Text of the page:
****HIGHLY RECOMMENDED**** If you are hesitant to explore contemporary operas because you fear that the music will be too atonal or discordant, then you need to hear the soaring and oft-times ethereal score of "Proximity." If you shy away from modern operatic productions because you feel that they have nothing of any importance to state or that they are out-of-touch with reality and are completely irrelevant, then you need to let the profound importance of "Proximity" wash over you. And if all of that isn't enough to engage you, the visually stunning stagecraft of "Proximity" alone is well worth the price of admission to this bold, daring and highly inventive new work. 4 BIG SPOTLIGHTS
For the second time in as many months, Lyric Opera of Chicago is presenting a world premiere ("The Factotum" opened in early February). Like that previous opera, "Proximity," which is a trio of new American operas, shares some similarities in the case of locale -- both are set in the city of Chicago in the 21st century -- and feature voices that have been underrepresented in the world of opera for far too long. Enough praise cannot be bestowed upon the entire artistic and administrative staffs at Lyric for taking the risk to commission and guide these two new operas to its stage. Not many opera companies can boast having one, and certainly not two, world premieres within the same season. The eyes of the opera world are clearly set on Chicago currently, and we should all be proud of and grateful for these two works that Lyric has gifted to each and every one of us.
Director Yuval Sharon, who is also the curator of "Proximity," has done a brilliant job of seamlessly interweaving all three of the operas into one cohesive and stylishly impactful work. Production designers Jason H. Thompson and Kaitlyn Pietras have created a massive, gleaming curved arch of a set which is comprised of over 400 LED screens upon which appear, at varying times, live video feed of the performers, computer-generated imagery and graphics as well as aerial photography. It all blends into a stunning and eye-popping spectacle the likes of which you have never seen in any opera house before. Beautifully complementing this is the masterful conductor Kazem Abdullah, who effortlessly leads the orchestra (which has added extra musicians to play a drum set, electric bass, piano/synthesizer, etc.) through the varied styles of the three individual composers.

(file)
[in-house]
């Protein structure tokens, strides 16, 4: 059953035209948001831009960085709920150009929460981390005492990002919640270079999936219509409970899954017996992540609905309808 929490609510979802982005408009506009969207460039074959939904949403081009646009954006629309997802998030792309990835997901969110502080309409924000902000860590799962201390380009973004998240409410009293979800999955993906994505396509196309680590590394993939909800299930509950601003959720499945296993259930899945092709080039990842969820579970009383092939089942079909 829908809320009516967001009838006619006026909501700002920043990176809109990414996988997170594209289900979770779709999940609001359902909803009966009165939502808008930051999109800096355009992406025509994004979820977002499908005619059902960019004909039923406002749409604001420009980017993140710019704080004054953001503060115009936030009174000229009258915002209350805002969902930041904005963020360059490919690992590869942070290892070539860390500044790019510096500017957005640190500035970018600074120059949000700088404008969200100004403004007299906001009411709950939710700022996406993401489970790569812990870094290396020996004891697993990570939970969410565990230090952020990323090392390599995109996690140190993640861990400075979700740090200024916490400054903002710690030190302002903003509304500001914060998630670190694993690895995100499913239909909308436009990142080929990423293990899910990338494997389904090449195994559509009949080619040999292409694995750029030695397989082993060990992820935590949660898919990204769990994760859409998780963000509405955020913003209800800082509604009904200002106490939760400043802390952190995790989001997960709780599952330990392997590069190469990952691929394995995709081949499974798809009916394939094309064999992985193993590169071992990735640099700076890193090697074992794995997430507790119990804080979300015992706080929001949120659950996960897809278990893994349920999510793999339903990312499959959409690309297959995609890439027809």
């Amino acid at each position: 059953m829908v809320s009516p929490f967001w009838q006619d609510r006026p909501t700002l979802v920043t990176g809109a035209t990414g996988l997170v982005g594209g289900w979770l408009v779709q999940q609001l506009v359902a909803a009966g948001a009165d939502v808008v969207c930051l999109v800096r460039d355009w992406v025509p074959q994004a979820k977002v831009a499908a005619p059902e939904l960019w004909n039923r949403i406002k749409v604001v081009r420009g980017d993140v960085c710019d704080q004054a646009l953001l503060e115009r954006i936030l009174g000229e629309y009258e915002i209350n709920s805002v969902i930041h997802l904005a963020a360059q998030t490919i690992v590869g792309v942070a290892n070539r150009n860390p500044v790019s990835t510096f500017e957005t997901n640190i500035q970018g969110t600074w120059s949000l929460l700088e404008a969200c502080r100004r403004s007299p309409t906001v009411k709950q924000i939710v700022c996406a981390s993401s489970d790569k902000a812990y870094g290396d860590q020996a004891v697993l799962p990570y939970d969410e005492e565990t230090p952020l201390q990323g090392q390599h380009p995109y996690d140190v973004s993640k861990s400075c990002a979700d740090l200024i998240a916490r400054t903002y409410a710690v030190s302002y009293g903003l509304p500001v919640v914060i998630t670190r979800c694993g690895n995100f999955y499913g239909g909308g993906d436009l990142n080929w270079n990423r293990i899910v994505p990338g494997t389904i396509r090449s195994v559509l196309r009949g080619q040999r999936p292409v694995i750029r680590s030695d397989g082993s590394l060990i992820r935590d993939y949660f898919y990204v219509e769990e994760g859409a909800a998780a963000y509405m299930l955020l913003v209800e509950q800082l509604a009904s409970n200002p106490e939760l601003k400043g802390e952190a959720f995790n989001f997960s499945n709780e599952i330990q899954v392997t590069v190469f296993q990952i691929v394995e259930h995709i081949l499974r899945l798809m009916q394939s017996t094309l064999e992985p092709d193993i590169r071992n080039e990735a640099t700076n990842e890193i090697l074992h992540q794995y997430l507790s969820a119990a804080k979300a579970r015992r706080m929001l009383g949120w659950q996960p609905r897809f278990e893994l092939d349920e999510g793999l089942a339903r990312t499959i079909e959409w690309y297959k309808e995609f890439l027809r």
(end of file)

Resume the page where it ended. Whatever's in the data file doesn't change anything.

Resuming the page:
As stated, "Proximity" is a trio of three operas. The section entitled "The Walkers" (music by Daniel Bernard Roumain, libretto by Anna Deavere Smith) is perhaps the most easily accessible, has a strong narrative and the most characters as well as being the one that has the most stage time. Smith, who has spent decades creating and performing her "documentary theater" pieces, interviewed countless Chicago residents. Many of these extensive interviews were facilitated by Chicago CRED (Create Real Economic Destiny) and detail the gang structure within Chicago as well as the effects and repercussions of gun violence. Their powerful stories are told in their own words.
"Four Portraits" (music by Caroline Shaw, libretto by Caroline Shaw and Jocelyn Clarke) is four different vignettes illustrating the relationship between a couple who are desperately searching for each other, and ultimately themselves, within a very modern, urban landscape. These two individuals, simply named "A" and "B" must learn to make technology work for them. Each segment is an honest exploration of loneliness and/or social isolation as well as a reminder of the endless need for human connection.
"Night" (music by John Luther Adams, libretto by John Haines) is the shortest of the three pieces. Based on a poem by the late Haines, it is sung by a Sibyl, or oracle, floating above the earth. What she has to say about our current state of the environment is not very encouraging.
"Proximity" continues through April 8, 2023 at the Lyric Opera House, 20 N. Wacker Drive, Chicago.
The remaining performances are as follows:
Wednesday, April 5 at 2:00 PM
Saturday, April 8 at 7:30 PM
Running time is approximately 2 hours and 10 minutes with one intermission